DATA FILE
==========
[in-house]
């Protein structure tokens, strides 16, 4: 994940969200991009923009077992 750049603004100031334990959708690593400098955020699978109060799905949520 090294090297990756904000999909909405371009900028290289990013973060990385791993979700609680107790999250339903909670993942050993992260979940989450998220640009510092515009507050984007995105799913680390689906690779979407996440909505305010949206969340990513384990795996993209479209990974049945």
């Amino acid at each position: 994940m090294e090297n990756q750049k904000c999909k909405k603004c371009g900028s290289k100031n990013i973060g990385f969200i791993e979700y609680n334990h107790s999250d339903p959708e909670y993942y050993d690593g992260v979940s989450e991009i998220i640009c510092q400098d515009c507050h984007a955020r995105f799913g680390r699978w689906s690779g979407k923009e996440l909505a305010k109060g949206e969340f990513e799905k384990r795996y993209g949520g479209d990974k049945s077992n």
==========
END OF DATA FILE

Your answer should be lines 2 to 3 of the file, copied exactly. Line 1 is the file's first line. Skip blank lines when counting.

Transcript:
């Protein structure tokens, strides 16, 4: 994940969200991009923009077992 750049603004100031334990959708690593400098955020699978109060799905949520 090294090297990756904000999909909405371009900028290289990013973060990385791993979700609680107790999250339903909670993942050993992260979940989450998220640009510092515009507050984007995105799913680390689906690779979407996440909505305010949206969340990513384990795996993209479209990974049945």
């Amino acid at each position: 994940m090294e090297n990756q750049k904000c999909k909405k603004c371009g900028s290289k100031n990013i973060g990385f969200i791993e979700y609680n334990h107790s999250d339903p959708e909670y993942y050993d690593g992260v979940s989450e991009i998220i640009c510092q400098d515009c507050h984007a955020r995105f799913g680390r699978w689906s690779g979407k923009e996440l909505a305010k109060g949206e969340f990513e799905k384990r795996y993209g949520g479209d990974k049945s077992n």